Despite some forecasts projecting a slowdown in China’s e-commerce trades, Goldman Sachs are predicting a $1.7 Trillion boom by 2020.
According to recent surveys of China’s Internet users, it’s become apparent that promising sources of e-commerce growth are emerging. Specifically the uptake of shopping online from consumers residing in low-tier cities, and e-commerce purchases initiated from social media platforms like Baidu, 360 and WeChat.
On the strength of what the experts are saying we thought it a good idea to have a look at the statistics and trends for China’s e-commerce trade.
More Online Shoppers = More Online Sales
Goldman’s expect that more than 200 million NEW Chinese shoppers will come online by 2020. Currently, an average of three out of four online shoppers stem from top-tier cities, colloquially referred to as urban millennials, but this is set to change as an expected 71 percent of consumers who will begin online shopping in the next few years will stem from lower-tier cities.
Top-selling online categories are set to grow, and new technologies are expected to play a significant role in sustaining that exponential growth. The advent of virtual reality and augmented reality is expected to be brought into circulation to enhance the more “sophisticated” shopper's experience. Goldman analysts are projecting an annual growth of 20 percent for apparel, and 13 percent for appliances and electronics through to 2020.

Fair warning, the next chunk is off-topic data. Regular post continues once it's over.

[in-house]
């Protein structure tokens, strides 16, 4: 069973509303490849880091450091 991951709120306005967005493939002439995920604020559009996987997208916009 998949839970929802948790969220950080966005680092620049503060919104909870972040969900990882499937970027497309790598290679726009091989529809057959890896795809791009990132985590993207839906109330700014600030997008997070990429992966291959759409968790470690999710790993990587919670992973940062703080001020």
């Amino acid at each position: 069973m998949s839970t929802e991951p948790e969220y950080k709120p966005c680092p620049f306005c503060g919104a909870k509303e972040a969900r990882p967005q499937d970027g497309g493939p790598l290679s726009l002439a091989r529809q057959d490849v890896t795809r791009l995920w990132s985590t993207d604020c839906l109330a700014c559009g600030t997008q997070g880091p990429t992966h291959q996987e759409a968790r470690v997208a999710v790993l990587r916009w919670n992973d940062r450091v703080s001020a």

Expenditures across key spending categories
Source: Euromonitor, CEIC, Goldman Sachs Global Investment Research
China’s online retail market is the largest in the word, nearly 80 percent larger than the United States. E-commerce makes up for 13.5 percent of all retail spending in China, higher than that of all the major economies in the world, except the UK. Although Chinese e-commerce is on an upward trend and continues to grow strongly, indicators are showing that companies need to prepare for new product categories, customer segments, and fresh sales platforms to continue the growth spurt.
Best Company Structures to Set up an E-Commerce Business in China
To set up an e-commerce business in China (as a foreigner), you would need to register a trading WFOE + Import License (IF you're bringing in your products to sell). You can make use of a local import/export agency to help you with imports and customs declarations etc. if you don't want/have an import license. You would also need an ICP license to register your
What Is a WFOE?
A WFOE (Wholly Foreign-Owned Enterprise) is a privately held limited liability company in China in which all the shareholders are foreign. It is the most favored investment vehicle as it gives full autonomy and control to the
Setting up a WFOE in China can be a tedious and time-consuming task. Companies such as Hongda can assist you with the entire process, focussing on an e-commerce based setup for your business in China.
As it stands the e-commerce trade in China is growing rapidly, and with the current projections, it should be considered a viable business option for the business savvy.
Are you considering setting up an e-commerce business in China, or adapting your current business model?
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